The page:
Sounds like an idea that could work if planned out right. I dont know that I would spend the time cutting off the axles of the camper and sliding it in as you mentioned. Although all the livable structure would be pre-constructed in this case, but I would be too worried that it may be taking up a lot of usable space (maybe I'm wrong). My idea also used a shipping container as the base protection structure yet I wouldnt feel safe without encasing it in concrete. The pump idea was another aspect I had thought of using myself, I am just unsure as to how safe the water would be in the case of an attack of the nuclear type.
    If you can work with the spacial limits of sliding a camper into the shipping container then my opinion would be to go for it.

  3. #13
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    A bunker for protection against storms and looters is a good idea. Nuclear strike..., I think you would be best to sit in you're lawn chair and watch the show. A quick death by vaporization would have to be better than the after effects of radiation. Google hiroshima survivors, or chernoble.

  4. #14
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    Unless you are less than 25 miles from ground zero you can easily survive a nuclear blast. Four feet of earth or sand will protect you from direct radiation and you are out of the blast and heat zone. If it doesn't rain for a couple of days after the bomb then you are pretty much free and clear as long as you don't venture into the blast area. You basically need a minimum of 200 pounds per square foot on all sides and top to protect you from the instant radiation. If you have to deal with fallout then you should stay under cover for at least two days and if you go outside for a week foloowing that you should wear disposable clothing and shower before you enter your shelter. Stay away from any canned goods or any food with metal in contact with it that was exposed to the radiation. It will most probably contain deadly radioactive elements like Strontium, and Cesium. Any vegetables in the garden should be havested and disposed of at a discrete distance. If you want to plant a garden after the event then you need to clear at least a foot of soil away and cover the ground with impermeable fabric or plastic. Then use home-made dirt with clean organics and feces from plant eating animals that show no signs of illness 6 to 12 months after the blast. It might just be easier to move to a place that was at least 50 miles from the blast and up wind from it.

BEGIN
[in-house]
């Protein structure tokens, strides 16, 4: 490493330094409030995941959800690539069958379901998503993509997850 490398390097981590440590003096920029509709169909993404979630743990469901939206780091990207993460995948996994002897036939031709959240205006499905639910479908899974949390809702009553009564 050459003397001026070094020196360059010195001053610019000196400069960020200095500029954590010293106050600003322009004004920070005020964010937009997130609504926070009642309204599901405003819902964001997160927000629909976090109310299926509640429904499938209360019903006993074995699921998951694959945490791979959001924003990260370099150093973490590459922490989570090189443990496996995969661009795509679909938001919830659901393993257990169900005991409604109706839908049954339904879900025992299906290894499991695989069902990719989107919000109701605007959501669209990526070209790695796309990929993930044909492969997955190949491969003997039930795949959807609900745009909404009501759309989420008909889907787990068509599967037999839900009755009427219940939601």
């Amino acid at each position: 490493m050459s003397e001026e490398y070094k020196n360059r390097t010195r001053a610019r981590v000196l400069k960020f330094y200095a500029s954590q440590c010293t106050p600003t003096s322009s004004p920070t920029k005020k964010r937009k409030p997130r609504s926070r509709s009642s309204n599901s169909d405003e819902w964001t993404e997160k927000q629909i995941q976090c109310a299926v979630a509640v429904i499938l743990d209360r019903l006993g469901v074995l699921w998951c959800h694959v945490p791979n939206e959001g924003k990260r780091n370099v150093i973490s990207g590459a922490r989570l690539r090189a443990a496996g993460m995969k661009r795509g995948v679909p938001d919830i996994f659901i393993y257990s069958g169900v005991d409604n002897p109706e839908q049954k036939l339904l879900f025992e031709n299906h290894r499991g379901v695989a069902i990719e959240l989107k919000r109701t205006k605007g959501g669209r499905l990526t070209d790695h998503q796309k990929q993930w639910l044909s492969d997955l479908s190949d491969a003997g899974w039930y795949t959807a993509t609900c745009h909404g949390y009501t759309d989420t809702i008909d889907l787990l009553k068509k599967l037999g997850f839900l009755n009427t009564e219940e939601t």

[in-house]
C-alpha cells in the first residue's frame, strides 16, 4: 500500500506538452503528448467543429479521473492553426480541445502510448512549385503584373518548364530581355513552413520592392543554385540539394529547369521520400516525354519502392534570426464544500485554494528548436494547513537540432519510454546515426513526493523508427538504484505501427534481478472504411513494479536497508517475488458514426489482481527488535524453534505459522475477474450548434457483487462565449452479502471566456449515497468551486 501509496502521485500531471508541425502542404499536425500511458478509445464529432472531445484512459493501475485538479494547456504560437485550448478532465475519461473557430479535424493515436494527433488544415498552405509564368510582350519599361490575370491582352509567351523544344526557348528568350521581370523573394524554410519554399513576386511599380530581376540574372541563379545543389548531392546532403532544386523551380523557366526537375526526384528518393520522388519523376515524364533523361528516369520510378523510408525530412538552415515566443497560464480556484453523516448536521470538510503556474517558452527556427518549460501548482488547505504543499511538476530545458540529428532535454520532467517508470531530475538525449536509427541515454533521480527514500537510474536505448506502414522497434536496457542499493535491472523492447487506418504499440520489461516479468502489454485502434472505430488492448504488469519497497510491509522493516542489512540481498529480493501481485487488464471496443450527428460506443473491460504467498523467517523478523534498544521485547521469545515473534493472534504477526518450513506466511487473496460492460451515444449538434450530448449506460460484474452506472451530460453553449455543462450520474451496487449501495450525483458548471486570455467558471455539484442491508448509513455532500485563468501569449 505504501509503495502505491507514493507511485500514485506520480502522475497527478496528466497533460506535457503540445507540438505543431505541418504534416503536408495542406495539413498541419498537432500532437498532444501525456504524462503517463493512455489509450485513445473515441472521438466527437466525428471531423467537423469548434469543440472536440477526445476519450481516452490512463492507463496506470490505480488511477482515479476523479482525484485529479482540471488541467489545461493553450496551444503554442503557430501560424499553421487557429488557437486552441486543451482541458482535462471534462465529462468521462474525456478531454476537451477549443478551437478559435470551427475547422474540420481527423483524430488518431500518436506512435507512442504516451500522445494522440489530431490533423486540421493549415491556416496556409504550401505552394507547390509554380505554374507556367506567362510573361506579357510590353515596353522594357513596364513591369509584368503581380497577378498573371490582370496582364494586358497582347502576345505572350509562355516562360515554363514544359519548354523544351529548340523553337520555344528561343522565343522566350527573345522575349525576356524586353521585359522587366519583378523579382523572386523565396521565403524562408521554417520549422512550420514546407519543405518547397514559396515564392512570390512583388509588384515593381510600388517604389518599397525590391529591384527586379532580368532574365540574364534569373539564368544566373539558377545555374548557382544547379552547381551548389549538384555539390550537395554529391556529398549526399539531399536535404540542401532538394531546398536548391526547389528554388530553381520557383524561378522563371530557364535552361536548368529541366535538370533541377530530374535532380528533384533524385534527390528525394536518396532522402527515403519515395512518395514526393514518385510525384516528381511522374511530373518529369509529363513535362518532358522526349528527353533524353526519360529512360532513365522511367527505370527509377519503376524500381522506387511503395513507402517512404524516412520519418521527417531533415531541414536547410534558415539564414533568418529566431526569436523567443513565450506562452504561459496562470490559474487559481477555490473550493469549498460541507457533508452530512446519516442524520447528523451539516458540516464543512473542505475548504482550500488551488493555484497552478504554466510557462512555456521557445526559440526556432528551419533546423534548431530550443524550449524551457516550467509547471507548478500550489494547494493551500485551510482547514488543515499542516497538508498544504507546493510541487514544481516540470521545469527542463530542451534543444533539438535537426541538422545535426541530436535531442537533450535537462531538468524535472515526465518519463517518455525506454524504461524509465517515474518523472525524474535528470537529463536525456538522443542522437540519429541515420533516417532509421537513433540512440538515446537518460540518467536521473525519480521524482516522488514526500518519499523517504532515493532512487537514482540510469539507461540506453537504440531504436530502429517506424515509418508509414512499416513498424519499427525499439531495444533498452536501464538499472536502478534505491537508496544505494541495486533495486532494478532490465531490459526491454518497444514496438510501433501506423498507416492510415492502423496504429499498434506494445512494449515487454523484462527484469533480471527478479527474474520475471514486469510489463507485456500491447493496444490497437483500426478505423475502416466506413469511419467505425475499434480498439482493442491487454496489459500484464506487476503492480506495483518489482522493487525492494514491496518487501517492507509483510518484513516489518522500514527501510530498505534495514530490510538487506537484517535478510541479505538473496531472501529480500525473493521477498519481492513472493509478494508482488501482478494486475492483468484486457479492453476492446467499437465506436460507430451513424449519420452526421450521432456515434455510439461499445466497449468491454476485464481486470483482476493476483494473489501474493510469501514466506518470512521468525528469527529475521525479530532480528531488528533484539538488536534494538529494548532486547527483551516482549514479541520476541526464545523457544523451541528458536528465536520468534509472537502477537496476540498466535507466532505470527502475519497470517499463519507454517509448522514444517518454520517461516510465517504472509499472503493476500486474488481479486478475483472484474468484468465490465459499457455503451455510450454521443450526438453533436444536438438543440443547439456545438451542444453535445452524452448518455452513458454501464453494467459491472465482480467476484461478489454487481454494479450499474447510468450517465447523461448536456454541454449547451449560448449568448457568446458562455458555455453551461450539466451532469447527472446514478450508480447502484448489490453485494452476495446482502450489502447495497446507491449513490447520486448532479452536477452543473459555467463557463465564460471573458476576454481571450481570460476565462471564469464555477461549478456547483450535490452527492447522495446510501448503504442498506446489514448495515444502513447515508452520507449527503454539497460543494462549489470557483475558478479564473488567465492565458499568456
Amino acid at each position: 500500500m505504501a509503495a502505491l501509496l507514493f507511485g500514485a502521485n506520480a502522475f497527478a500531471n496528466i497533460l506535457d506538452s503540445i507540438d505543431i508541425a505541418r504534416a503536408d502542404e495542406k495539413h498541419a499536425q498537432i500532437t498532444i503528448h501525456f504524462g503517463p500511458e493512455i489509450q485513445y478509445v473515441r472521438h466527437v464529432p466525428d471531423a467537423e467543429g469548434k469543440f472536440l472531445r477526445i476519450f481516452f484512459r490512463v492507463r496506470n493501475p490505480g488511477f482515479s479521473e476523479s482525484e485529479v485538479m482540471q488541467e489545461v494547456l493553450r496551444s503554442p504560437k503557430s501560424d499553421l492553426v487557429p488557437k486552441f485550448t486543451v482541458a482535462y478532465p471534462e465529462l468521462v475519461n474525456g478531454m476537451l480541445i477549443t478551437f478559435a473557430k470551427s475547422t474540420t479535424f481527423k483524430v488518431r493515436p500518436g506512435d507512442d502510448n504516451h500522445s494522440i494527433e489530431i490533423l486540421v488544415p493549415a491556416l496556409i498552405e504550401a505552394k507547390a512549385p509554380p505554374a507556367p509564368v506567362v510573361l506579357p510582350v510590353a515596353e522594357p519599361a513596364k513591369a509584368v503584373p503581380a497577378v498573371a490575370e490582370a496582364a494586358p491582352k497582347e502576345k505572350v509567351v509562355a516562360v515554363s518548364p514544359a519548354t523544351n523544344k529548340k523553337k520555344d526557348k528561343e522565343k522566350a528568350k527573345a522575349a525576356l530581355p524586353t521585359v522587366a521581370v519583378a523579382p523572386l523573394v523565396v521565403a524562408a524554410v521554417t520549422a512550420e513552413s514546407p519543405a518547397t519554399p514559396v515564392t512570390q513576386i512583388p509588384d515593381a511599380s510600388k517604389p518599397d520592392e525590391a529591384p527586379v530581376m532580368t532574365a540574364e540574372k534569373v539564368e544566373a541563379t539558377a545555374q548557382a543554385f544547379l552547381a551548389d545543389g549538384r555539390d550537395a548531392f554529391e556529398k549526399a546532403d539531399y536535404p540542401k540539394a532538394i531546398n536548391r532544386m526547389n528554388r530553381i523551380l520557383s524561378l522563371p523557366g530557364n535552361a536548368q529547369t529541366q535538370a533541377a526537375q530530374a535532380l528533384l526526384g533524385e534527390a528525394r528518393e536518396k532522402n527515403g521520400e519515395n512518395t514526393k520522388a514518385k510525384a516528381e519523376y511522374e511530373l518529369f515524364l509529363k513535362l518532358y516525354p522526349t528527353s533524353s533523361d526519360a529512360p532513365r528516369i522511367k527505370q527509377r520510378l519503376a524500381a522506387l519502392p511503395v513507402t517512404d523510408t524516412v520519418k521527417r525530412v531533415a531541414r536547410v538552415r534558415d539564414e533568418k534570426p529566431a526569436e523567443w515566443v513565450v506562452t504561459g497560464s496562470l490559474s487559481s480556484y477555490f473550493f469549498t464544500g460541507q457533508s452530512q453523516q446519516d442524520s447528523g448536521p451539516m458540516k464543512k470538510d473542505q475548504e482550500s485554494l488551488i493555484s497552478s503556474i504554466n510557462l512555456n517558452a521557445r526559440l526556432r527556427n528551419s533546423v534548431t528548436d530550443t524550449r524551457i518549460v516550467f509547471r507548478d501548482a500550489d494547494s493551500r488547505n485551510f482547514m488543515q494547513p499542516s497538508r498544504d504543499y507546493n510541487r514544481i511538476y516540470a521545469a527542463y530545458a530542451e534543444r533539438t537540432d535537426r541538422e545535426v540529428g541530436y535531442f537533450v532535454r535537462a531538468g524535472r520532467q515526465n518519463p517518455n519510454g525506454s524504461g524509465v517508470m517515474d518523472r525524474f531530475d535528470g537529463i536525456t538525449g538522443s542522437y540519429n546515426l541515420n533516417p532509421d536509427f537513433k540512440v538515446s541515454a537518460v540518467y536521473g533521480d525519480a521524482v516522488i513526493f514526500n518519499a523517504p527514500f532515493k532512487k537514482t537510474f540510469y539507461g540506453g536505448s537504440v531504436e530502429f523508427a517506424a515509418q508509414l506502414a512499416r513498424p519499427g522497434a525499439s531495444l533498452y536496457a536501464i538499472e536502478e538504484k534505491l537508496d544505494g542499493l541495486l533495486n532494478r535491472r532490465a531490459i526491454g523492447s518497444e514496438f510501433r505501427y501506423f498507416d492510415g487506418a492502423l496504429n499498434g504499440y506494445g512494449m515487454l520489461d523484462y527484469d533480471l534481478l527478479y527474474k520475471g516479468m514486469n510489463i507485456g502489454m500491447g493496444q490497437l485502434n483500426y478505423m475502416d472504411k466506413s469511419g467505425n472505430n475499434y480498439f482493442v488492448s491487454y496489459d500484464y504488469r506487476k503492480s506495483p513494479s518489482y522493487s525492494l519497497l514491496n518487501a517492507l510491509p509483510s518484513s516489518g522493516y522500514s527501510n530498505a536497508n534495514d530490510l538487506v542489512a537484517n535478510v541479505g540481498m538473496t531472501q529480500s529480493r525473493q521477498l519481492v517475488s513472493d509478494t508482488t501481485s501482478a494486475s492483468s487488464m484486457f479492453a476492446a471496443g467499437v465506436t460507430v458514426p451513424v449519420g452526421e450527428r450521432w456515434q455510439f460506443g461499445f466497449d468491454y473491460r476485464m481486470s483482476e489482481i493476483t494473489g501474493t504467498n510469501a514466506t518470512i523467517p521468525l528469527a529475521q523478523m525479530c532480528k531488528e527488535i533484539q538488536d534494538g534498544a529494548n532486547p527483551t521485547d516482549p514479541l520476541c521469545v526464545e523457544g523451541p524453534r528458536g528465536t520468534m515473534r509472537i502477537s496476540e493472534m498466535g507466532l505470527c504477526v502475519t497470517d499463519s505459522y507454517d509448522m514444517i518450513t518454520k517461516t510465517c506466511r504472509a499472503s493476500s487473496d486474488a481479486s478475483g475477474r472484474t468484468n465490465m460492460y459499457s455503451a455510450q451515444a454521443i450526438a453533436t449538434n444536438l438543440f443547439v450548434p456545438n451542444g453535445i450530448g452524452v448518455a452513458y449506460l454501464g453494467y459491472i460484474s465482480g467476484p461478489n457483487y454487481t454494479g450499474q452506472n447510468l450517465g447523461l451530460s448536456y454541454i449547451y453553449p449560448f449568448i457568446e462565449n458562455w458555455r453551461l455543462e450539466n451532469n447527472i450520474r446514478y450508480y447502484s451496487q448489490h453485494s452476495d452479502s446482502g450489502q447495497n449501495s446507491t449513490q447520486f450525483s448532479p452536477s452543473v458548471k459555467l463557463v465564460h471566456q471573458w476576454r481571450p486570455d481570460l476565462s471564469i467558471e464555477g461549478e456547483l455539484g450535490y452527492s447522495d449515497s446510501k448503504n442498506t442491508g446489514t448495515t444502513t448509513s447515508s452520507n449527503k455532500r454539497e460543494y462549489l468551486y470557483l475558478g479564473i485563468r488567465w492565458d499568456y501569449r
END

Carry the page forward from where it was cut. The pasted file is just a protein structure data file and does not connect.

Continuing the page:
___ likes this.

  5. #15
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    Gota keep a case on ice to drink well watching the fire works haha
    If you're listening to this, you are the resistence

  6. #16
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    I've researched the ocean containers for a while and here is some info on them.
    1. You can't burry them as is because only the corners are designed to bear weight, the roof itself doesn't have enough weight bearing potential to be safe.
    2. Usually the amount of work it takes to construct a roof system + the container cost, exceeds the cement block system shown earlier.
    3. Ventaliaton is a big factor living underground, just sticking up a couple pipes will probably kill you. In order to do it right you will need to actively move air with fans not only for fresh air but to remove moisture. The input and out put air vents need to be well camouflaged and elevated to avoid sabotage or natural disasters like flood or fire.